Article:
As always, it's easier to go with the simple and the shocking if you want people's attention. The Northern Ireland march might have got more coverage on a slow news day, but somewhere in Germany an idiot teenager shot up his school, and that obviously demanded hours of coverage. (The clip from Newswipe of a psychologist explaining to an interviewer the media's role in these recurring shootings is pure gold.)
Not every story is violent or catastrophic, but it's better if you can make it so. Hence, we all know now that a government gilt auction FAILED yesterday morning for the first time in SEVEN years. This is a BLOW FOR GORDON BROWN and clear evidence that the MARKETS FEAR GB DEBT. Given that the media's narrative on Brown is now "What a loser", this story fits quite well with a) what they want to tell us and more importantly b) what we want to hear.
Niggling little details about the term of the debt, it's relationship to QE policy, the amount actually sold or the current state of the gilt markets, which by adding context and information detract from the simplicity of the story, are downplayed or ignored entirely. The point, after all, is not to keep the viewer/reader informed about the state of the economy. It's to let us know who's winning.
Mr Eugenides quotes an instructive comment from the blog of Daniel Hannan MEP, regarding a much-viewed clip of him excoriating the PM:
The days when a minister gave briefings to a dozen lobby correspondents, and thereby dictated the next day's headlines, are over. Now, a thousand bloggers decide for themselves what is interesting. If enough of them are tickled then, bingo, you're news. Breaking the press monopoly is one thing. But the internet has also broken the political monopoly. Ten or even five years ago, when the Minister for Widgets put out a press release, the mere fact of his position guaranteed a measure of coverage. Nowadays, a politician must compel attention by virtue of what he is saying, not his position.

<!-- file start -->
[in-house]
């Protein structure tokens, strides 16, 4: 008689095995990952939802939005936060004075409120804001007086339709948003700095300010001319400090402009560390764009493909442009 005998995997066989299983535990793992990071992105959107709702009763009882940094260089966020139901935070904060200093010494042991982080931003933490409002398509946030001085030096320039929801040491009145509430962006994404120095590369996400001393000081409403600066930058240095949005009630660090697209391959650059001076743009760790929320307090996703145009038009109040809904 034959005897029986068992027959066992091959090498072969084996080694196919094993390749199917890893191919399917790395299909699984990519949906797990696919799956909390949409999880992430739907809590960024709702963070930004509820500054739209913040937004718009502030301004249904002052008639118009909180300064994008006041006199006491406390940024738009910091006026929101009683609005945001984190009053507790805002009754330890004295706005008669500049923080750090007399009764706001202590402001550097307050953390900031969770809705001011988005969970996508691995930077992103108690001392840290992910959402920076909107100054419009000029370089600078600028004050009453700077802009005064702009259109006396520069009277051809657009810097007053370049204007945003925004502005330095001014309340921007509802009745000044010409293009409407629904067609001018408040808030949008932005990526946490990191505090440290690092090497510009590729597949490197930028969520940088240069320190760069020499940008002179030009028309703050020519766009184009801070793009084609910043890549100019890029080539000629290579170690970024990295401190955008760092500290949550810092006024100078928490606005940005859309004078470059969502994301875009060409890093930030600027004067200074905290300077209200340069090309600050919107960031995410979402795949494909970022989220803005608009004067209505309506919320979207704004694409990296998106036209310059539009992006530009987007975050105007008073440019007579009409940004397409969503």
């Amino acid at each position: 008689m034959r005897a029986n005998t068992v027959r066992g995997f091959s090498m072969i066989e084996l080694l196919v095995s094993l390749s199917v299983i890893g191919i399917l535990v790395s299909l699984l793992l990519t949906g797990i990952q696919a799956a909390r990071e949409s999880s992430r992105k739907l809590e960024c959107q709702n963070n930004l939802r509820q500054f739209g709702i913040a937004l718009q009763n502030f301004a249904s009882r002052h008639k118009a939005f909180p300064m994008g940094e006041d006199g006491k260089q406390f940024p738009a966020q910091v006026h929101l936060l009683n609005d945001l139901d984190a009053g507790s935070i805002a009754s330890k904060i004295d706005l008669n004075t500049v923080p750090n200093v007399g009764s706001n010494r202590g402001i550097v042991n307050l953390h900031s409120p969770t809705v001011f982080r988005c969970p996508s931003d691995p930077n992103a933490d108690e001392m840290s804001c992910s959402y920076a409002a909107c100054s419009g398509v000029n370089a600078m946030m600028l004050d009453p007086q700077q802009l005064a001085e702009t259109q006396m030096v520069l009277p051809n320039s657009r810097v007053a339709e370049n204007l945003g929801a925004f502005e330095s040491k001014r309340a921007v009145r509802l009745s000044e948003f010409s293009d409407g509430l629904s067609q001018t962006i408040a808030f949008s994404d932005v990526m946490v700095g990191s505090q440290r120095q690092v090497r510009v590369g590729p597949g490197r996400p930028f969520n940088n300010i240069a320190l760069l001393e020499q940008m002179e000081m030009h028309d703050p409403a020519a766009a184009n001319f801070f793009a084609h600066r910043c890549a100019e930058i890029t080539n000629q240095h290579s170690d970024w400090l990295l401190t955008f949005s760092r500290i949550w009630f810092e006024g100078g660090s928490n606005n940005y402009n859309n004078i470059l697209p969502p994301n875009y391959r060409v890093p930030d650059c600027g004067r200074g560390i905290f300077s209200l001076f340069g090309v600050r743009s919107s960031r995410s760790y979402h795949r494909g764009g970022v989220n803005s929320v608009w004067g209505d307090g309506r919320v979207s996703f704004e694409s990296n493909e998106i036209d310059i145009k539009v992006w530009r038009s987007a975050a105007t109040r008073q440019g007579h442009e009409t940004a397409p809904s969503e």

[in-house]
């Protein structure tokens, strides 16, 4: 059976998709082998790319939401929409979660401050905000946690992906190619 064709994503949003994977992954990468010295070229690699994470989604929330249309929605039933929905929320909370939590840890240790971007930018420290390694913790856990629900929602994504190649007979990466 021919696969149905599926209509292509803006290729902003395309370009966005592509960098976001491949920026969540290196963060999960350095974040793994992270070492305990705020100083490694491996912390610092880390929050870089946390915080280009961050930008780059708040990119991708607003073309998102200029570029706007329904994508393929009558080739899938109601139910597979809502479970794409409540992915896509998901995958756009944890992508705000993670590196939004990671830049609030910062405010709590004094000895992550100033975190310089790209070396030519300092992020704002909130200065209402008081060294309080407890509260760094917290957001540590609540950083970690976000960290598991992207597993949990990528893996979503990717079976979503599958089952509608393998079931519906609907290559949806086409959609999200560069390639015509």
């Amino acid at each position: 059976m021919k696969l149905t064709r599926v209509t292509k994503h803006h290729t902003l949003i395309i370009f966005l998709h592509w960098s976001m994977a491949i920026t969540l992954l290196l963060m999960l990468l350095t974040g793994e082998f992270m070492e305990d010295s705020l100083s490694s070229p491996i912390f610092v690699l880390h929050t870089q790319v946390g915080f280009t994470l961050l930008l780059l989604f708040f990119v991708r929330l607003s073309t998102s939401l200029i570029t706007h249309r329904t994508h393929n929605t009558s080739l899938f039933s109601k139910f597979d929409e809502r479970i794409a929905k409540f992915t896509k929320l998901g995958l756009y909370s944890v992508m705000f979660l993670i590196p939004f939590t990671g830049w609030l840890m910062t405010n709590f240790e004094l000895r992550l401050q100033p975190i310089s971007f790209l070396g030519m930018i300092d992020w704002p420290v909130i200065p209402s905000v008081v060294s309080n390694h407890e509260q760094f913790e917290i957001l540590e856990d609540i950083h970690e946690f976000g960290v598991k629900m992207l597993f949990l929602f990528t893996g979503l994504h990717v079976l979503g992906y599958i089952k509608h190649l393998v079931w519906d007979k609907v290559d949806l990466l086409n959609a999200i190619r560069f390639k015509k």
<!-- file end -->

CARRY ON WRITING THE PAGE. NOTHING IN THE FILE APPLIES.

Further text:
It's all a bit unsettling for professional journalists and politicians. But it's good news for libertarians of every stripe. Lefties have always relied on control, as much of information as of physical resources. Such control is no longer technically feasible
Yes, yes. No doubt, people who already don't like Brown are tickled to watch someone have a go at him. It's good old-fashioned entertainment. It's not really political news though - Hannan was after all, merely rehashing the Tory line on Brown, somthing that is getting pretty regular coverage as is. A press release from a Minister might well be pointless fluff - or it could detail actual policy. Which might be quite boring and technical, and not use any nautical metaphors at all . But just giving people the fun bits isn't news. People with an interest in politics (by which I mean, voters in a democracy) need to get the boring nitty-gritty as well as the theatricals. The news machine and it's audience are collaborating to avoid that, in much the same way that a stressed-out mother might ask the kids if they want to just get take-away tonight. But pretending that news-as-entertainment is a vital step forward to freedom and prosperity is like claiming KFC is diet food.